This book provides new information on how various inclusion policies have been implemented in different schools and school districts in North America and in a range of European countries.
The purpose of inclusion policy is to prevent the marginalization of people who experience unfavorable circumstances in life. It is an approach to the education of students with disabilities that is based on a commitment to what all members of a free society deserve in order to become fully participating members--a fair chance to find a meaningful place in their own communities.
This book is a kind of status report on what inclusive education has achieved and what it may achieve in the future for children and youth with disabilities. It describes the philosophical, legal, and practical terrain covered by inclusion policy in general and inclusive schooling in particular. Contributors assess inclusion policy and suggest ways to reconceptualize it, bringing to their data analysis a depth of experience and knowledge about public schooling in their respective countries.
Although inclusion of students with disabilities in general education classes has been embraced by politicians and educators calling for equal opportunity in our society and is being incorporated into national and international education laws, it continues to be controversial and the debate is sometimes heated. A goal of this book is to shed some light on this debate. Is inclusion mostly about student placement? Are students with disabilities attaining social and learning membership in general classrooms? Have they benefitted from inclusion? How about students without disabilities? What have been the benefits? Must learning take second priority to socialization and friendship? Are teachers getting the training they need? How do parents feel about inclusion programs? How do students feel? What kind of curricular accommodations should be made? These and other questions are addressed.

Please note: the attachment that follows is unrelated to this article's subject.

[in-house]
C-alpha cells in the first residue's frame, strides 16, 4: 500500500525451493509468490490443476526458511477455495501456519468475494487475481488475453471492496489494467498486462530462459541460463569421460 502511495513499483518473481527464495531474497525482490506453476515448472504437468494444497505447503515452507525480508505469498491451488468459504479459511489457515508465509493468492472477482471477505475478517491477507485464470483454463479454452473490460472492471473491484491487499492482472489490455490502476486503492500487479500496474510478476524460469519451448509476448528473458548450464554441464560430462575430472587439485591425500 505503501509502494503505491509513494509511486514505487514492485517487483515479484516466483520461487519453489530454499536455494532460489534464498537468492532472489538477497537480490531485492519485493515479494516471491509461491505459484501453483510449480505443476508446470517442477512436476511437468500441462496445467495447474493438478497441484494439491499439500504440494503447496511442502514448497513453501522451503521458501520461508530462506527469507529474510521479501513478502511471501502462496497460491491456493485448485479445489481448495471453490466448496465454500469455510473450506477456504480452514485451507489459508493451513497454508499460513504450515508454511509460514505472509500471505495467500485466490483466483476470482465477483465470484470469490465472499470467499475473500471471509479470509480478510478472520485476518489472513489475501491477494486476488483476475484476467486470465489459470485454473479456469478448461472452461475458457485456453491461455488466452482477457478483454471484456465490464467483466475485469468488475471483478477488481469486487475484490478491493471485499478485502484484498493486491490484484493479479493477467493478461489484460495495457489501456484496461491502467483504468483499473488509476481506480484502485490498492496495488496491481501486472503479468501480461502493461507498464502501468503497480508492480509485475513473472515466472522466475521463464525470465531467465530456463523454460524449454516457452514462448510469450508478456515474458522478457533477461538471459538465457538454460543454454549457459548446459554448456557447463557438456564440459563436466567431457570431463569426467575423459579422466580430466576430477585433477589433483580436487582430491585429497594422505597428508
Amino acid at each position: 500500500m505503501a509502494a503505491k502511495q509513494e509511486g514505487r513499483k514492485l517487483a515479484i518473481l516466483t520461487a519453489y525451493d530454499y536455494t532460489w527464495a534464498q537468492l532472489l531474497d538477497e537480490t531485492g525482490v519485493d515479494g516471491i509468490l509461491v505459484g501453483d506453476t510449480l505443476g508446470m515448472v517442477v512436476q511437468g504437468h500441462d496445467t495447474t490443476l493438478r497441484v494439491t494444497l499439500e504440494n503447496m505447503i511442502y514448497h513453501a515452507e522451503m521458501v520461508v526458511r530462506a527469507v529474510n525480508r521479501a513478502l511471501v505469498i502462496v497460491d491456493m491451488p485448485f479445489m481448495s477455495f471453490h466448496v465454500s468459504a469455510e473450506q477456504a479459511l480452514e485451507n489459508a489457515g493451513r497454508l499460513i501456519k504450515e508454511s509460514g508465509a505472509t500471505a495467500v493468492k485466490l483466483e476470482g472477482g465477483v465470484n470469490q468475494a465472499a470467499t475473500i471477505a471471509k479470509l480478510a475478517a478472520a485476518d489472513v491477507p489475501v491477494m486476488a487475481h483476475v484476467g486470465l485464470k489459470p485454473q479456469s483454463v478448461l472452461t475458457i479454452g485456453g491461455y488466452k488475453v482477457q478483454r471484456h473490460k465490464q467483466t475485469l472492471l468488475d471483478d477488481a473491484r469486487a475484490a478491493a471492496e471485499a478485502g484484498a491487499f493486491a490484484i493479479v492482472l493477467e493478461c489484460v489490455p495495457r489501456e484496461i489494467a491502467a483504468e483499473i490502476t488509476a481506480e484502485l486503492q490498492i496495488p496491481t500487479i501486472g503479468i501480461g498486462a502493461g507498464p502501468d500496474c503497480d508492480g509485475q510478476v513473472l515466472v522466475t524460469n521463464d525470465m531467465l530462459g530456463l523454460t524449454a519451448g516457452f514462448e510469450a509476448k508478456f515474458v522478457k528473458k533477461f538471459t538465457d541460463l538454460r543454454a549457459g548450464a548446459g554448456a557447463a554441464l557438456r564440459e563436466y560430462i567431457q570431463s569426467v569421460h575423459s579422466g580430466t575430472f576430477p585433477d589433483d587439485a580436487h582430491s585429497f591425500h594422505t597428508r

This volume is based on original papers presented by the contributing authors in October 1997 at the Rutgers Invitational Symposium on Education on Inclusive Schooling: National and International Perspectives.
Table of Contents
Contents: Foreword. Preface. D.E. Mithaug, The Alternative to Ideological Inclusion. S.J. Vitello, The Law on Inclusion. D.L. Ferguson, Changing Tactics: Embedding Inclusion Reforms Within General Education Restructuring Efforts. M.J. Mclaughlin, K. Henderson, L.M. Rhim, The Inclusion of Students With Disabilities in School Reform and Restructuring: An Analysis of Five Local School Districts. M.E. Snell, Characteristics of Elementary School Classrooms Where Children With Moderate and Severe Disabilities Are Included: A Compilation of Findings. D.K. Lipsky, A. Gartner, Factors for Successful Inclusion: Learning From the Past, Looking Toward the Future. L.C. Soodak, Parents and Inclusive Schooling: Advocating for and Participating in the Reform of Special Education. M.A. Winzer, Inclusion Practices in Canada: Social, Political, and Educational Influences. S. Hegarty, Challenges to Inclusive Schooling: A European Perspective. O. Vormeland, Inclusion Implementation and Practices in Scandinavia.